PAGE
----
How not to prepare for a bear market in bonds

The risk of rising interest rates has become an obsession in the financial media. Those risks are undeniably real: it’s quite possible that broad-based bond funds will see multiple years with negative returns.

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The risk of rising interest rates has become an obsession in the financial media. Those risks are undeniably real: it’s quite possible that broad-based bond funds will see multiple years with negative returns. (As I illustrated in a previous post, that would likely occur if rates across the yield curve rose 1% annually for three years. This article by Dan Hallett also includes some possible scenarios.) But these risks need to be kept in perspective: if you hold a bond fund with a duration shorter than your time horizon, your capital is not at risk. And if you’re a decade or two from tapping your portfolio, rising rates should even be welcomed.

And yet the bond bears just keep on roaring. The latest example is an adviser featured in a Globe and Mail article this weekend. “For the first time in my entire career,” he says, “bonds are in my opinion riskier than stocks.” He’s recommending his clients abandon the asset class altogether. Whenever articles like this are widely read, I get contacted by worried readers who are ready to follow suit. So here’s my preemptive response to what I believe is dreadful, dangerous advice.

This time isn’t different

To declare bonds are riskier than stocks is just another way of saying “this time it’s different,” long recognized as the four most dangerous words in investing. It’s also impossible to justify. Even if you’ve been investing for only five years you know stocks can lose 50% of their value in a matter of months. It’s inconceivable that a broad-based bond index fund could suffer a loss of that magnitude unless the Government of Canada defaults on its debt or we experience hyperinflation. A brutal scenario (the yield on 10-year bonds rises steadily from just under 3% to 6% or 7%) would likely see modestly negative returns over three to five years. To suggest investors can reduce their risk by allocating more to stocks and less to bonds is irresponsible.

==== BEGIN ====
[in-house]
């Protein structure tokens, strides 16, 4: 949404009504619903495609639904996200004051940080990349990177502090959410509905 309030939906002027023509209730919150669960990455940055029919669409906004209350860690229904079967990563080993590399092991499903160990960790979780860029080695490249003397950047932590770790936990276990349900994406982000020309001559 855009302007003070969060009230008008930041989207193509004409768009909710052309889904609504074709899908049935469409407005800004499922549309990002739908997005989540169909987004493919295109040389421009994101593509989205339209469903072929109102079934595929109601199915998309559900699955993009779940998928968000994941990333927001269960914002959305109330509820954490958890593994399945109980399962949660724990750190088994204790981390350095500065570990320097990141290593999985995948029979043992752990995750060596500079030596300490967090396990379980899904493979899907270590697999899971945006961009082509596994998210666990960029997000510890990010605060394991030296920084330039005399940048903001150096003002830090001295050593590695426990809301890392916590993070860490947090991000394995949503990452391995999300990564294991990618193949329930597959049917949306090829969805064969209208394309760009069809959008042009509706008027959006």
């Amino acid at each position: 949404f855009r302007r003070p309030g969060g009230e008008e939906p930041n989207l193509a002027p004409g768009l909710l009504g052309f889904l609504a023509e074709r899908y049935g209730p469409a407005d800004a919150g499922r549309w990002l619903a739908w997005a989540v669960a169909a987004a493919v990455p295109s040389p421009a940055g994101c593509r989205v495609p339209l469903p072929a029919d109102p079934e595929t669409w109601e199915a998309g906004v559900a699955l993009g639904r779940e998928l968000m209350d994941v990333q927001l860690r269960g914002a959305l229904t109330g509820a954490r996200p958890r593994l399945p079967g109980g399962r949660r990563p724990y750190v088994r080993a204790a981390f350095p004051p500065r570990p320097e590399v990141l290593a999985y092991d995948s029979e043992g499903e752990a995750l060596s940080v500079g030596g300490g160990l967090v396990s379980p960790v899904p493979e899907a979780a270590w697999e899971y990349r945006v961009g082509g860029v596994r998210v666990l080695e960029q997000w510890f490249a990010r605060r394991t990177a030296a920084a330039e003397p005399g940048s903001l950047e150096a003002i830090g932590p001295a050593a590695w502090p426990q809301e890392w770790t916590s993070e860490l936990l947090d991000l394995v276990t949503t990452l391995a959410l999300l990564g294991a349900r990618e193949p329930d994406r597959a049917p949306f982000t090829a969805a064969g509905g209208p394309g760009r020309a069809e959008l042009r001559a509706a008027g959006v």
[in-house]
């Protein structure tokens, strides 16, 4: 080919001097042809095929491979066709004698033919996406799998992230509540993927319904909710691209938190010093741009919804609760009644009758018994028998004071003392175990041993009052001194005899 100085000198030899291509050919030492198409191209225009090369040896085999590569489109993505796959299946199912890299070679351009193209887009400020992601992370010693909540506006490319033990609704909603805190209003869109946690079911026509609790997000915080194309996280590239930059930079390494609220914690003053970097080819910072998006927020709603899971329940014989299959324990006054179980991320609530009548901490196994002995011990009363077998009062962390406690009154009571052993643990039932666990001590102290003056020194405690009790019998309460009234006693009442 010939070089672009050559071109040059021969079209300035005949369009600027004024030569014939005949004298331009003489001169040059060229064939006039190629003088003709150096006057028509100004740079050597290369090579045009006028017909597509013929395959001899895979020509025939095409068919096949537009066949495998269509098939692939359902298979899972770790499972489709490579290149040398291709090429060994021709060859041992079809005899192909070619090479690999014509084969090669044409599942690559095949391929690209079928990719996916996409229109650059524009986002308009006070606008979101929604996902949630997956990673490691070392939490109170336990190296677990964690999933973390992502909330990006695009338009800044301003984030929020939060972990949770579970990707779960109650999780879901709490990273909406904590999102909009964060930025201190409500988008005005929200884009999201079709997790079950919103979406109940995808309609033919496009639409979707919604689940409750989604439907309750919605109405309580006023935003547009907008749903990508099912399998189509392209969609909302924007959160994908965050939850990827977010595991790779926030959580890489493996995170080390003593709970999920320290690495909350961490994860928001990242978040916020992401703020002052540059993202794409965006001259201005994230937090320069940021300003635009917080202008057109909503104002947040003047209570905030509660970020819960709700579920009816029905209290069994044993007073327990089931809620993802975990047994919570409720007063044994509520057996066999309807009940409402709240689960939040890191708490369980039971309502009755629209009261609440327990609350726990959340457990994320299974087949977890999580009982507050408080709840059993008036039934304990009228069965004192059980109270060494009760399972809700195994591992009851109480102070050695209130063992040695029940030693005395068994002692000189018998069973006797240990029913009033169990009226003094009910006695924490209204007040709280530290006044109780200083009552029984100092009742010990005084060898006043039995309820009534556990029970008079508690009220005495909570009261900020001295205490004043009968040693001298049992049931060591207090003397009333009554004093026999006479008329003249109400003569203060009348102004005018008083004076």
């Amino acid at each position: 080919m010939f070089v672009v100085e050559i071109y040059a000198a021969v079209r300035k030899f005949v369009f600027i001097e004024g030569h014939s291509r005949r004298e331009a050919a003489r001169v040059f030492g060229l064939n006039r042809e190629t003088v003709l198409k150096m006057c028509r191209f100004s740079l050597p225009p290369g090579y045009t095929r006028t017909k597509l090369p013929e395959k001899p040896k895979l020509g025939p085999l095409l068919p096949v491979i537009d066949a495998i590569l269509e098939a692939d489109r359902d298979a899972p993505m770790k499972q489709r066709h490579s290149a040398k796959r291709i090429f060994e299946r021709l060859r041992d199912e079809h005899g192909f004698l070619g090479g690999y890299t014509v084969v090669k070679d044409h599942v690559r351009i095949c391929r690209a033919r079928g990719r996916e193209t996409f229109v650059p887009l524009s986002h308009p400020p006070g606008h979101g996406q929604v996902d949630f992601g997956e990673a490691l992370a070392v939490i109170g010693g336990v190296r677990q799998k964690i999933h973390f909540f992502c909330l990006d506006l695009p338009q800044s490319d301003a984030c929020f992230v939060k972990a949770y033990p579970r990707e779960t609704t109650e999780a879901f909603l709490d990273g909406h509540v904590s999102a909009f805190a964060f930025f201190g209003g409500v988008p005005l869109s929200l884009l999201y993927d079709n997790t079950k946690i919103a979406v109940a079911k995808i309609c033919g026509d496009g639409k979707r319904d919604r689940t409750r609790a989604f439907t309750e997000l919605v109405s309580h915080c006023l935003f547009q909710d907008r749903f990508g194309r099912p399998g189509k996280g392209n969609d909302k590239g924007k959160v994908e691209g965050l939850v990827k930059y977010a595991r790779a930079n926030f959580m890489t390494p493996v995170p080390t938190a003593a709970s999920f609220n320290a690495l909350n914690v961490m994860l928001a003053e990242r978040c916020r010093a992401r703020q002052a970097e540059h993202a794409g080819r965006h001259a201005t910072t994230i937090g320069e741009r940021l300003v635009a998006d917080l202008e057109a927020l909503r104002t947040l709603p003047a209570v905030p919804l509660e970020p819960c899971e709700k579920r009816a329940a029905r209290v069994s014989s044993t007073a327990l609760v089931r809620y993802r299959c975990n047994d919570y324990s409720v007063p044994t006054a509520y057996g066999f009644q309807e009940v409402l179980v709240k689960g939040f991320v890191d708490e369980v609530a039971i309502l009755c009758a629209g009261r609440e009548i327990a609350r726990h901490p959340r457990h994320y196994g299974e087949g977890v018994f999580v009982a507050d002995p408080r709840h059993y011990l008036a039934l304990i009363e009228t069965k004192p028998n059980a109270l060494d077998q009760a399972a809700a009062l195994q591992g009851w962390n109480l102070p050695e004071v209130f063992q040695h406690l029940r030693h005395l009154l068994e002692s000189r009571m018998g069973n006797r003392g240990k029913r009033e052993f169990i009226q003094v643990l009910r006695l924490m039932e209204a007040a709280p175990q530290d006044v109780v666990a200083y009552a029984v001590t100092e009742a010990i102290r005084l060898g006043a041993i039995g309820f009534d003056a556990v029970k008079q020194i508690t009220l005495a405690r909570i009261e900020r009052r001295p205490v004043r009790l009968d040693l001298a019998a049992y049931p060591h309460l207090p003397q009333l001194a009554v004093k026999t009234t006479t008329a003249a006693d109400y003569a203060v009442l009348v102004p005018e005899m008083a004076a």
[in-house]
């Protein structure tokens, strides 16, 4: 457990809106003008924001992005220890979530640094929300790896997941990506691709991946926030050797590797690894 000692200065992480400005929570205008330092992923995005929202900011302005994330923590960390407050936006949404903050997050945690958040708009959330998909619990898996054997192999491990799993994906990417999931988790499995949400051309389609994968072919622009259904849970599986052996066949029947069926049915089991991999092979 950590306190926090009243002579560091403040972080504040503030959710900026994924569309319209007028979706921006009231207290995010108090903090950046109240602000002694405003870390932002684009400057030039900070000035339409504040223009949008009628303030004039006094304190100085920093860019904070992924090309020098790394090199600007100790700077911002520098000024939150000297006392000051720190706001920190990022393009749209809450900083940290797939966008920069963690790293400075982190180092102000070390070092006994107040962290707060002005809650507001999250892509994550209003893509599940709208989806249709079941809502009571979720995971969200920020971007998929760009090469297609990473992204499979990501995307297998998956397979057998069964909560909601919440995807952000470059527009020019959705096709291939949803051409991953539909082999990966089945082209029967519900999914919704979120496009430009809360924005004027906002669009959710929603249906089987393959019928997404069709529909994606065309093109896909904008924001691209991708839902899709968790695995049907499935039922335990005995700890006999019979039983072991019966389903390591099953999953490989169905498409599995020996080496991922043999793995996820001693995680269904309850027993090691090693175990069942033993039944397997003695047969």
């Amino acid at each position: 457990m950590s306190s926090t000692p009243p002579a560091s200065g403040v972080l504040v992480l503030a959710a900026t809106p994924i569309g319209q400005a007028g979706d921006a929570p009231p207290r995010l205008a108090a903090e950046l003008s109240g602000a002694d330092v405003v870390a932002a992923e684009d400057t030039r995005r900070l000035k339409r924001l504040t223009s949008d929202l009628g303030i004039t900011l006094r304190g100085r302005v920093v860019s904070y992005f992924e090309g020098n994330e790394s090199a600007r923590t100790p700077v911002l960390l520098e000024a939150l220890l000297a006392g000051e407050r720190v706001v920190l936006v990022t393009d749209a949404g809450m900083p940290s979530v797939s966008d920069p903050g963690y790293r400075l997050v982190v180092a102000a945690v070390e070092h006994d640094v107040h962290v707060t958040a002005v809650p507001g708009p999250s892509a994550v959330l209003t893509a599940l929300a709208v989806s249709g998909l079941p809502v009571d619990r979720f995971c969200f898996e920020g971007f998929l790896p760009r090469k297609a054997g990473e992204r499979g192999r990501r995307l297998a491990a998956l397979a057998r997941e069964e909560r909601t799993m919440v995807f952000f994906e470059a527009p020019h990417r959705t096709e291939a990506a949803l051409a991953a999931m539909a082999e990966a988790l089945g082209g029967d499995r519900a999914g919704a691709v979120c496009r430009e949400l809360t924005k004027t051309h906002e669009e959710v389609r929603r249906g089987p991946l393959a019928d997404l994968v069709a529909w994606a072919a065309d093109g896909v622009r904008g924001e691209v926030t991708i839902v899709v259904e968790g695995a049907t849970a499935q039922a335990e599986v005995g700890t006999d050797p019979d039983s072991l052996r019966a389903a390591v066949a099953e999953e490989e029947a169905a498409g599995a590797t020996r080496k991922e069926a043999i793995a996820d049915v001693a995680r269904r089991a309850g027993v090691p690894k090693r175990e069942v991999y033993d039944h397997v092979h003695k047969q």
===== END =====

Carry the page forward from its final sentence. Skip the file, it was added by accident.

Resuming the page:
Yet that’s exactly what the adviser is doing. For investors who currently have a target allocation of 60% stocks and 40% bonds, he’s suggesting a shift to 70% stocks. And what should they use for the other 30% of the portfolio? Market-linked GICs. Really?

If you need a refresher, a market-linked GIC guarantees the investor’s original principal over a specified period, often five years. But instead of paying interest, its returns are tied to the performance of the equity market (either an index or a portfolio of specific stocks). “If we have a rocking bull market, I think the upside is low double digits, and the downside is zero,” the adviser says.

But the downside is not zero. There is a real possibility of getting your principal returned with no return after five years. Meanwhile, you can find conventional five-year GICs paying a risk-free annual return of up to 3%. That’s an opportunity cost that can’t be ignored.

Dividend stocks less risky than bonds?

And what if market-linked GICs aren’t available? In that case the adviser suggests using dividend ETFs in place of bonds. Again, replacing bonds with stocks is presented as risk reduction: “I would respectfully say that in this unique context, I am actually taking risk off the table.” That’s an outrageous statement. Dividend stocks tend to be less volatile than the broad market, but not much. Let’s remember the iShares S&P/TSX Canadian Dividend Aristocrats (CDZ) fell in price more than 46% from September 2008 to March 2009. There is no reason to believe such a decline could not happen again. And there is no “unique context” where dividend stocks could possibly be considered less risky than a broad-based bond index fund, let alone a short-term bond fund or a ladder of GICs.

If you work with an adviser who suggests you should reduce your portfolio’s risk by exchanging bonds for stocks or market-linked GICs, I urge you to push back. If you’ve decided you simply can’t stomach the risk of short-term losses in an asset class that is supposed to be “safe,” that’s fine. But the solutions proposed by this adviser are, in my opinion, entirely inappropriate.

If you fear rising interest rates, the prudent strategy is to reduce the duration of your bond portfolio. That could mean using a short-term bond ETF or a ladder of GICs, both of which would allow you to benefit from an increase in rates. If you’re comfortable with a little credit risk, use short-term investment-grade corporate bonds to get a little more yield. Heck, move your fixed income allocation to cash if you really must. But once you go down the road of “this time it’s different,” you’re taking the first steps on journey to a dark, unforgiving place.

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